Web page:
I think one reason why becoming a writer hasn’t worked for me is that, if I’m honest, I’ve never prioritised my writing in the way that I’m sure proper authors do. It comes some way behind vineyard owner, guitar-playing, house renovator, dog-walker, gardening business owner, which means that, like this very blog, it gets fitted in when I have the time. Advice receivers take note, this is not the way to develop a new identity. I think it (whatever you choose as your topic or identity) pretty much has to take up about as much time as work did. To be all-consuming in a sense. And the other problem with having a new identity is linked to the above. My version is messy. I don’t think you can have an identity that runs to four or five activities as in my examples. I suppose technically you can but, odds on, whoever you’re talking to even if it’s just yourself, will have stopped listening to your descriptors quite a while before you get to the end of your list. Possibly even humming I know I do a lot of humming when contemplating my retirement life. Ah, old age, marvellous.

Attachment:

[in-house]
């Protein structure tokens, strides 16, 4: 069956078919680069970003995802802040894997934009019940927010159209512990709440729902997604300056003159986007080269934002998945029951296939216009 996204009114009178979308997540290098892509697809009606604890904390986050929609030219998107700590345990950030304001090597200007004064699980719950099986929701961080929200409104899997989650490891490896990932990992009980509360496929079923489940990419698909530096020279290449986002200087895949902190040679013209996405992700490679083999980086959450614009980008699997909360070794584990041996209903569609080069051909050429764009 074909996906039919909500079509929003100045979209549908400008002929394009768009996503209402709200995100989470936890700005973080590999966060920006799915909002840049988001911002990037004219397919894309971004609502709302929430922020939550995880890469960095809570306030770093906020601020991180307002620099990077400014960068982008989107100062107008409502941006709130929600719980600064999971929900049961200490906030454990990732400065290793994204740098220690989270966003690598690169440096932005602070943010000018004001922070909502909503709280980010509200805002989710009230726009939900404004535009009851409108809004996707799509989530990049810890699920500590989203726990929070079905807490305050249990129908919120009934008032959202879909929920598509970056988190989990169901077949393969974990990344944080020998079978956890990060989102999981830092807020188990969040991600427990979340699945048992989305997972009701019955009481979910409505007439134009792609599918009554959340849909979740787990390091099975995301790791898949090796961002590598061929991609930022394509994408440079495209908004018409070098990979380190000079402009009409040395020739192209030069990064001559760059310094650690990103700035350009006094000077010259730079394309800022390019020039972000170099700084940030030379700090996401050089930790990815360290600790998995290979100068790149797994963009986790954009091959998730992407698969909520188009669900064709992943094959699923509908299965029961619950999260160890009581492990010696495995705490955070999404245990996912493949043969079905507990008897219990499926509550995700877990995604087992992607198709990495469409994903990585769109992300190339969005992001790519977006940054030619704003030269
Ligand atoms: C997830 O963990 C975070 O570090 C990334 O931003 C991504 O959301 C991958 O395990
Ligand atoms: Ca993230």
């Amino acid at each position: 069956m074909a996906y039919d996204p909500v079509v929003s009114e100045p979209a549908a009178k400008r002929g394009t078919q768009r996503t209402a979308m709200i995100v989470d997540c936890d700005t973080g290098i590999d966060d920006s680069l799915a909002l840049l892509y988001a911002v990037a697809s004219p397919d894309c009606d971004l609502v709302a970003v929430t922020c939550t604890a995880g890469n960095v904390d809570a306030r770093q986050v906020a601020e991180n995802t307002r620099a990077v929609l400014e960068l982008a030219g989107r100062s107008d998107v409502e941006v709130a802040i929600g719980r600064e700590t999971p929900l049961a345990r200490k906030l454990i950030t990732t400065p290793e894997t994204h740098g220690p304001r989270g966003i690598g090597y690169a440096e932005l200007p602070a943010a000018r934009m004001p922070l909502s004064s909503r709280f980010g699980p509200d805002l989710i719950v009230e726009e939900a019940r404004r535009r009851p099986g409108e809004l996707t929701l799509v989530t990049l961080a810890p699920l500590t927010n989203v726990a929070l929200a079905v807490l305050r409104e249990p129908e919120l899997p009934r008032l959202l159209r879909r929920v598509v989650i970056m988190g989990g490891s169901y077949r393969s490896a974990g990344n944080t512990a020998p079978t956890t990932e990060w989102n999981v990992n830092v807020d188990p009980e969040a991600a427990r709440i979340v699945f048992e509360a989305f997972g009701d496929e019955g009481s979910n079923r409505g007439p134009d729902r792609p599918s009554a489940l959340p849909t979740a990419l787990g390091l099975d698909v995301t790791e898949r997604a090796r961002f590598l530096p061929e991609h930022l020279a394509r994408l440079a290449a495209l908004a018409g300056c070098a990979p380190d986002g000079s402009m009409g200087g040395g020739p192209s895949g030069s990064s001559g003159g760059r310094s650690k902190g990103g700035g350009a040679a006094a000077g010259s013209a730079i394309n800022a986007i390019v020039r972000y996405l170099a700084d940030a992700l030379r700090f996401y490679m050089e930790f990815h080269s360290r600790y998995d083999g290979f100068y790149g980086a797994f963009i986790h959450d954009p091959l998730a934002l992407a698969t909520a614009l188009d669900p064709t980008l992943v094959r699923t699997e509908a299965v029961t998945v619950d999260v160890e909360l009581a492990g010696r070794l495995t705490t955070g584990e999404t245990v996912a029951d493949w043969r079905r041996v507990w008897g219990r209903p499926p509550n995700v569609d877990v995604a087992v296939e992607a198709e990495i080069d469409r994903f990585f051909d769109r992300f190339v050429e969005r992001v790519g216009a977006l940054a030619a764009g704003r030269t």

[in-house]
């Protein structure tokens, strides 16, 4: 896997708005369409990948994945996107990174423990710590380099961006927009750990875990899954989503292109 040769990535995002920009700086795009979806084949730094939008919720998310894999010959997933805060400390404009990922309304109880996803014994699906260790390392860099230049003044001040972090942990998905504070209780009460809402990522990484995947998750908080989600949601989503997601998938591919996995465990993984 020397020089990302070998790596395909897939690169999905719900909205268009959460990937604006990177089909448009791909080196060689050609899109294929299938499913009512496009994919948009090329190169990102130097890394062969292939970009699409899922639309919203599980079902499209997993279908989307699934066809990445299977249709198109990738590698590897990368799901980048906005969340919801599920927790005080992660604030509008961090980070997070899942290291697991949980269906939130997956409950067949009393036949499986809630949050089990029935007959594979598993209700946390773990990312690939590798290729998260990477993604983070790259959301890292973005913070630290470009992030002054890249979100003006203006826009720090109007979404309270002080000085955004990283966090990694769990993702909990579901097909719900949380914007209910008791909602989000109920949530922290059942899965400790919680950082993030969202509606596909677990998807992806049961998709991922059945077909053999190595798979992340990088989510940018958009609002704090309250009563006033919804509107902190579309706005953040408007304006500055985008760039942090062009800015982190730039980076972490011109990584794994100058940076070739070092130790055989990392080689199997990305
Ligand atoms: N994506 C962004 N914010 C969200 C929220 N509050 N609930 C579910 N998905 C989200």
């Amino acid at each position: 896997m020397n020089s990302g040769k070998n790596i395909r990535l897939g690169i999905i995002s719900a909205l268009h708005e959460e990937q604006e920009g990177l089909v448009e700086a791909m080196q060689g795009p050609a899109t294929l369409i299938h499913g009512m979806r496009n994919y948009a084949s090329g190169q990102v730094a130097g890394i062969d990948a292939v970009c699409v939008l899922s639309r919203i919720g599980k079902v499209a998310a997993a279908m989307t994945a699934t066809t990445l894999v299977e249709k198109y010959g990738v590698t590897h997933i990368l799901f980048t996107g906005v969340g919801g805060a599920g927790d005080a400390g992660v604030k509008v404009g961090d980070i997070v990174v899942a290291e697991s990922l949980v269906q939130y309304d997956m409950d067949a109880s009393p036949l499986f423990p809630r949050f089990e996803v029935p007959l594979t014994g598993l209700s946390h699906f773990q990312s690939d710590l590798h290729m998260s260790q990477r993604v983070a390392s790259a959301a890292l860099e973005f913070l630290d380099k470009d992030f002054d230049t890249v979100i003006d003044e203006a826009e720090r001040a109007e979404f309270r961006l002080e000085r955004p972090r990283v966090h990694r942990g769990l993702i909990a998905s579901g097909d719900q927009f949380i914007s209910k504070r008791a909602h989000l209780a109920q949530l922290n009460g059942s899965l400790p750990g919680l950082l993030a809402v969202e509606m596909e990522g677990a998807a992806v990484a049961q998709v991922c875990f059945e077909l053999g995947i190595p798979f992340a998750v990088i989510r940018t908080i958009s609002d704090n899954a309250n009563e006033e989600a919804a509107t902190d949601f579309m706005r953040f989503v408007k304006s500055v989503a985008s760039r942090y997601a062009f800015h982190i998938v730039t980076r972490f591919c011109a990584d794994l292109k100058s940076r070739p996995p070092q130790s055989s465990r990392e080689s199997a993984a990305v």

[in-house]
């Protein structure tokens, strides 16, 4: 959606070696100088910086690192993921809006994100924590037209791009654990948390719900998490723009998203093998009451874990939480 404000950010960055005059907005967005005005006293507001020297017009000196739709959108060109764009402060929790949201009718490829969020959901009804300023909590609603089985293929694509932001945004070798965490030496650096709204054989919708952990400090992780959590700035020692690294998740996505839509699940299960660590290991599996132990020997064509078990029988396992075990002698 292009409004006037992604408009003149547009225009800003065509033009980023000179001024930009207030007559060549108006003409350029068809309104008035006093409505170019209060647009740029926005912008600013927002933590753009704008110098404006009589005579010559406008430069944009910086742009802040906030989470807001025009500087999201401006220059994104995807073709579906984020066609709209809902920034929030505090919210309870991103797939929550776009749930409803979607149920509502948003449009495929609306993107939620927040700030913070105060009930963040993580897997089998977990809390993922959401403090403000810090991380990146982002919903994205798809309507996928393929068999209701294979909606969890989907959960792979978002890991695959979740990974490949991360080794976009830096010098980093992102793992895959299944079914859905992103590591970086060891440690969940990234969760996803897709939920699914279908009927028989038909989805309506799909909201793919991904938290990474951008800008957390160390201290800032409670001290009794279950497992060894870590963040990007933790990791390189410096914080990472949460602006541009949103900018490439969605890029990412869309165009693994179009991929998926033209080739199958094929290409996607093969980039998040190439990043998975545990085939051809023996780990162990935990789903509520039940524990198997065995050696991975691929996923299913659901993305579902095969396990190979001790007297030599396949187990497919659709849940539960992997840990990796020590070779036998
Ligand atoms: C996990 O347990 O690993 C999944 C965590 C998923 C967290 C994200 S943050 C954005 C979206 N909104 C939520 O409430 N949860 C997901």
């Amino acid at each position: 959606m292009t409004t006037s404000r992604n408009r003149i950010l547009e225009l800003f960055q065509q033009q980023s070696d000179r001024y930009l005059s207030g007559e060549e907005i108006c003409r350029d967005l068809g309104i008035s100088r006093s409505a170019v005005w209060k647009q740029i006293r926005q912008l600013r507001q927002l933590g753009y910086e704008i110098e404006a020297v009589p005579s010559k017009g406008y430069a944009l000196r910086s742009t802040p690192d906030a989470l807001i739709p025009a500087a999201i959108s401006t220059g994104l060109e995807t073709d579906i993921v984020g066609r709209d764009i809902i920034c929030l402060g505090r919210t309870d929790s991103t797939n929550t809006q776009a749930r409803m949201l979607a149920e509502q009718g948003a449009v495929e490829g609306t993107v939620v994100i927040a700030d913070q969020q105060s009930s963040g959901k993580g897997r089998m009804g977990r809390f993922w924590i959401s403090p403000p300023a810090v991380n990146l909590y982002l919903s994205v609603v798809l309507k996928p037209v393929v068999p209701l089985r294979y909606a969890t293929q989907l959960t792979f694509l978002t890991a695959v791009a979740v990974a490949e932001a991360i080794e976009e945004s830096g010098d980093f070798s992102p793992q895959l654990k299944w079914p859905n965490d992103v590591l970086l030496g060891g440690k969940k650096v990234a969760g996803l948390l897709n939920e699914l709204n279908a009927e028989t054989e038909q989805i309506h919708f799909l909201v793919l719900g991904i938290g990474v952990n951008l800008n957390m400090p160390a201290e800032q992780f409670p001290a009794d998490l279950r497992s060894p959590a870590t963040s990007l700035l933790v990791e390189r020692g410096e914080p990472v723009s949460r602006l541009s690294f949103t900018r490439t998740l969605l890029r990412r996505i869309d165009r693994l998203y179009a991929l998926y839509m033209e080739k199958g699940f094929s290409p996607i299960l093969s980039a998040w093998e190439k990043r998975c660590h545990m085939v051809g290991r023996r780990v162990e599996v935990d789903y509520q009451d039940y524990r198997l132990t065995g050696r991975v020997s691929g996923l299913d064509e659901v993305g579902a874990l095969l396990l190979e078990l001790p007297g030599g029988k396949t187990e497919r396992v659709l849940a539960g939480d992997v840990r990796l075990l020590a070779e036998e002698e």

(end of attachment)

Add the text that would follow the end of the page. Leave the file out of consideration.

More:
I know you’ll say but what you’ve got is a nicely balanced, eclectic form of retirement. I’m sure this is what you’ll say because I’ve said it often enough to myself and it’s true I’ve always been a bit of a fiddler or is it dabbler, with life activities, so why would you expect to change now? But that’s it right there, I did expect to change. I confidently predicted that with the tabla rasa that retirement would clearly bring it would be a doddle to reinvent myself as that person I had always wanted to be. Trouble was I have never really known who that person was.

So, there we are, I potter along filling my days with activities that may or may not be the ‘right’ ones and I know I’d be reluctant, resistant even, to giving up two or three of the above in order to become more of a purist retiree. So, figure that out. I’m definitely keeping active, mentally and physically and I know that that’s a piece of advice that has stood the test of time, well, the last three years at any rate. I guess I have learned other stuff along the way about retirement but somehow I’ve reached my 1000 words self-imposed, approximate limit to these blogs, so I’ll leave it for now. I have no doubt that the subject of a happy / fulfilling retirement is one to which I shall return.

1 Comment

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  1. Still the Lucky Few 1 year ago

    Staying active is good, writing whenever it strikes you to do so is good, listening to Radio 4 is good. Seems you are doing all of the right things! Happy retirement!